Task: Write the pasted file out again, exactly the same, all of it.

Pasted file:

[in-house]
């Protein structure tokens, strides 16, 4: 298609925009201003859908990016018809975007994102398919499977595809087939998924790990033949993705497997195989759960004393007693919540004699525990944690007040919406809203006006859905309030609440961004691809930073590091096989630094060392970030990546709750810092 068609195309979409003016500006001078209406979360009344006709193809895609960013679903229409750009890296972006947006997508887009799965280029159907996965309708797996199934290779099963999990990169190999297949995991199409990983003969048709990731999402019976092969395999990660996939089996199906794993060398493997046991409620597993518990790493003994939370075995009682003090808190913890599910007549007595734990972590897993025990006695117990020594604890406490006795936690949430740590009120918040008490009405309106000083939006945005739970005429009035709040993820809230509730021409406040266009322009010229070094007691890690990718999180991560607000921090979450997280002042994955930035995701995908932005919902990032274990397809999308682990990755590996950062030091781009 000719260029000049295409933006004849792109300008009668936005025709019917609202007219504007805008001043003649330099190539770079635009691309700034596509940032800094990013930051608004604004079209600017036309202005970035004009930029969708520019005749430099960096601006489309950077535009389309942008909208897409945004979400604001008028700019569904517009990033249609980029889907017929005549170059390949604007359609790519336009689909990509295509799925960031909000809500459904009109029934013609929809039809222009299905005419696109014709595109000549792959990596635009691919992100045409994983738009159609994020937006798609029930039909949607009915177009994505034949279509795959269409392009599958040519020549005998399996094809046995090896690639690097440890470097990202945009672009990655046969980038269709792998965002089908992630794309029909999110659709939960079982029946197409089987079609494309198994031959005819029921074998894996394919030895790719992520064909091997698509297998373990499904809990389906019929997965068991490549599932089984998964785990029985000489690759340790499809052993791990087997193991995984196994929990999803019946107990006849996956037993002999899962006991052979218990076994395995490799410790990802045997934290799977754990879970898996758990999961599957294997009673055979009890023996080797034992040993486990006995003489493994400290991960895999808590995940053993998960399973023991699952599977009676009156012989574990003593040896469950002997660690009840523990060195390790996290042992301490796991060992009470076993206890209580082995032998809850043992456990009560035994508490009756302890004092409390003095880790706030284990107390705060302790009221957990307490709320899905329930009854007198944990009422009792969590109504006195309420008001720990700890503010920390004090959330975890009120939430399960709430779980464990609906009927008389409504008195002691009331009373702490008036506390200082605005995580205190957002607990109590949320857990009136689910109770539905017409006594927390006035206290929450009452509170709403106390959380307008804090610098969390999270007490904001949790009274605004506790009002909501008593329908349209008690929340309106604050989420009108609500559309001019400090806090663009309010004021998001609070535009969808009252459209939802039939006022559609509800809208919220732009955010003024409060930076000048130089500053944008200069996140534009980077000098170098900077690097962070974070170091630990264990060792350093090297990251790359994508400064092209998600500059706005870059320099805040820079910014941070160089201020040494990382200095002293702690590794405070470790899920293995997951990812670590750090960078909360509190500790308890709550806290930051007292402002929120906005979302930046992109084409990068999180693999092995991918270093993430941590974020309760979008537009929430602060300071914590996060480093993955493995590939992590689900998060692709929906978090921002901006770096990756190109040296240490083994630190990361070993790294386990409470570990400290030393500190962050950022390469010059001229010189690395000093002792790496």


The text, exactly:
[in-house]
């Protein structure tokens, strides 16, 4: 298609925009201003859908990016018809975007994102398919499977595809087939998924790990033949993705497997195989759960004393007693919540004699525990944690007040919406809203006006859905309030609440961004691809930073590091096989630094060392970030990546709750810092 068609195309979409003016500006001078209406979360009344006709193809895609960013679903229409750009890296972006947006997508887009799965280029159907996965309708797996199934290779099963999990990169190999297949995991199409990983003969048709990731999402019976092969395999990660996939089996199906794993060398493997046991409620597993518990790493003994939370075995009682003090808190913890599910007549007595734990972590897993025990006695117990020594604890406490006795936690949430740590009120918040008490009405309106000083939006945005739970005429009035709040993820809230509730021409406040266009322009010229070094007691890690990718999180991560607000921090979450997280002042994955930035995701995908932005919902990032274990397809999308682990990755590996950062030091781009 000719260029000049295409933006004849792109300008009668936005025709019917609202007219504007805008001043003649330099190539770079635009691309700034596509940032800094990013930051608004604004079209600017036309202005970035004009930029969708520019005749430099960096601006489309950077535009389309942008909208897409945004979400604001008028700019569904517009990033249609980029889907017929005549170059390949604007359609790519336009689909990509295509799925960031909000809500459904009109029934013609929809039809222009299905005419696109014709595109000549792959990596635009691919992100045409994983738009159609994020937006798609029930039909949607009915177009994505034949279509795959269409392009599958040519020549005998399996094809046995090896690639690097440890470097990202945009672009990655046969980038269709792998965002089908992630794309029909999110659709939960079982029946197409089987079609494309198994031959005819029921074998894996394919030895790719992520064909091997698509297998373990499904809990389906019929997965068991490549599932089984998964785990029985000489690759340790499809052993791990087997193991995984196994929990999803019946107990006849996956037993002999899962006991052979218990076994395995490799410790990802045997934290799977754990879970898996758990999961599957294997009673055979009890023996080797034992040993486990006995003489493994400290991960895999808590995940053993998960399973023991699952599977009676009156012989574990003593040896469950002997660690009840523990060195390790996290042992301490796991060992009470076993206890209580082995032998809850043992456990009560035994508490009756302890004092409390003095880790706030284990107390705060302790009221957990307490709320899905329930009854007198944990009422009792969590109504006195309420008001720990700890503010920390004090959330975890009120939430399960709430779980464990609906009927008389409504008195002691009331009373702490008036506390200082605005995580205190957002607990109590949320857990009136689910109770539905017409006594927390006035206290929450009452509170709403106390959380307008804090610098969390999270007490904001949790009274605004506790009002909501008593329908349209008690929340309106604050989420009108609500559309001019400090806090663009309010004021998001609070535009969808009252459209939802039939006022559609509800809208919220732009955010003024409060930076000048130089500053944008200069996140534009980077000098170098900077690097962070974070170091630990264990060792350093090297990251790359994508400064092209998600500059706005870059320099805040820079910014941070160089201020040494990382200095002293702690590794405070470790899920293995997951990812670590750090960078909360509190500790308890709550806290930051007292402002929120906005979302930046992109084409990068999180693999092995991918270093993430941590974020309760979008537009929430602060300071914590996060480093993955493995590939992590689900998060692709929906978090921002901006770096990756190109040296240490083994630190990361070993790294386990409470570990400290030393500190962050950022390469010059001229010189690395000093002792790496």